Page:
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Evan Bachtold's wife, Rachel, used to be afraid of going to sleep. Lying next to her husband, who had epilepsy, each sound he uttered and every move he made jolted her awake because she feared it might be a seizure.
The first time one of Evan's seizures rocketed Rachel from her bed was 2008, just months after the two had wed.
"She'd never seen me do that before and called 911," Evan says. "When I woke up, there were all these EMTs looking at me. I said, 'What are you doing here?' I'll never forget that night."
Evan and Rachel, who live with their two children in the hamlet of Strawn, Illinois, embarked on a journey to discover what was causing the seizures. It didn't take much time for Evan's physicians in Bloomington, Illinois, to diagnosis him with temporal lobe epilepsy. But seven years passed before Evan landed at Mayo Clinic and finally found the help required to effectively end the seizures.
Under the direction of Mayo Clinic neurosurgeon Fredric Meyer, M.D., and epilepsy specialist Jeffrey Britton, M.D., Evan underwent a two-part cranial surgery in April 2016 to pinpoint the brain tissue causing the seizures and to remove it without causing neurological harm.
More than a year later and completely off medications, Evan has not had any seizures.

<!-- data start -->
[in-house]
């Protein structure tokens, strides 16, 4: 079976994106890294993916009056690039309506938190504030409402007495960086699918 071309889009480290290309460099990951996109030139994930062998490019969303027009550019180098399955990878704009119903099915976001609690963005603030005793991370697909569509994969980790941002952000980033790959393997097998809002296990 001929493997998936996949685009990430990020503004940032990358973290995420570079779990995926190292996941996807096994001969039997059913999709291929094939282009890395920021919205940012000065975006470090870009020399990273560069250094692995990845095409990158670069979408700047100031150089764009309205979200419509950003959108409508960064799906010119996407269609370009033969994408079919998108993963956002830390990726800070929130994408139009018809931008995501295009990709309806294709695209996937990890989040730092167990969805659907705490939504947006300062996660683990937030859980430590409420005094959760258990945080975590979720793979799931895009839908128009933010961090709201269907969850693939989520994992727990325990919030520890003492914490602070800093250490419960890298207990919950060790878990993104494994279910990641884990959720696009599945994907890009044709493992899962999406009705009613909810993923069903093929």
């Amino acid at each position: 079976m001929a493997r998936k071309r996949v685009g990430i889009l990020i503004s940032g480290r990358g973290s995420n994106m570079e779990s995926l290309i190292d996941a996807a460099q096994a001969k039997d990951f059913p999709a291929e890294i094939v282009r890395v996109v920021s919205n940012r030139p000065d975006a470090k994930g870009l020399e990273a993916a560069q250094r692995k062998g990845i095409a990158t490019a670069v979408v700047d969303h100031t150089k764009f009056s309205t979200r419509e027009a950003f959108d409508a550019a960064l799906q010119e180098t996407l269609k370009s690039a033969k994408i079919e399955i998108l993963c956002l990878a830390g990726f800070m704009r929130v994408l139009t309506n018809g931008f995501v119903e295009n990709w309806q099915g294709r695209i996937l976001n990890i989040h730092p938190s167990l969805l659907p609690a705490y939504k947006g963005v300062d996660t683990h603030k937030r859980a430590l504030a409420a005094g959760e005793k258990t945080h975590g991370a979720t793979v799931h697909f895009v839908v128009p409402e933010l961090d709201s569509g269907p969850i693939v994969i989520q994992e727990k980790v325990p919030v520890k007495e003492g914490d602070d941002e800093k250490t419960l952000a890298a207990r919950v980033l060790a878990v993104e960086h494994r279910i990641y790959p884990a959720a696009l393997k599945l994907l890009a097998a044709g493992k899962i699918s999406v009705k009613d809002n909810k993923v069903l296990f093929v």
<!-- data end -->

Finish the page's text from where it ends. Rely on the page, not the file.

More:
"I think he has an excellent chance of remaining seizure-free," Dr. Britton says. "There's a small chance that some patients will have a recurrence some years after surgery. We certainly hope that won't happen, but the fact that he's gone a year is very encouraging. We're very encouraged and optimistic at this point."
When Rachel was first rattled by Evan's nighttime seizure, it was unclear how long Evan, who was 25 at the time, had been experiencing them. When he was 16, he had one daytime seizure he thought was an isolated incident. The episodes that happened while he was sleeping weren't something he was aware of or remembered.
"Before we got married, I didn't have anyone to tell me I was having seizures," Evan says.
Rachel, however, was painfully aware of each episode.
"I was scared to go sleep, and it was a struggle to stay asleep," Rachel says. "Anytime he would make the slightest noise, my heart would instantly start pounding. It was very scary."
Following his diagnosis in Illinois, Evan was placed on anti-seizure medication. But the seizures continued. His physicians added a second medicine to no avail. They tried switching to more powerful medications. Some of the drugs helped for a time, but the seizures inevitably started up again.
"It started to kind of be just the norm," Evan says. "I would have them maybe once or twice a month."
Evan, who traveled for his job as a kitchen design and flooring salesman, worried that a seizure would strike while he was on the road.
"I always feared that if I had one during the day, I would not be able to drive," he says.
Unhappy with the continued seizures and the effect the medicines had on his moods — Evan recalls weeping while talking to a customer one day and later that same night feeling like he was on top of the world — in 2015 he sought advice from a relative who had also been diagnosed with epilepsy.
During their conversation, the family member relayed that 15 years earlier she'd had brain surgery at Mayo Clinic's Rochester campus and had an excellent experience. Evan wasted no time requesting that his local physician refer him to Mayo Clinic.
At Mayo Clinic's Department of Neurology, Dr. Britton asked Evan about his history and the medications he had tried.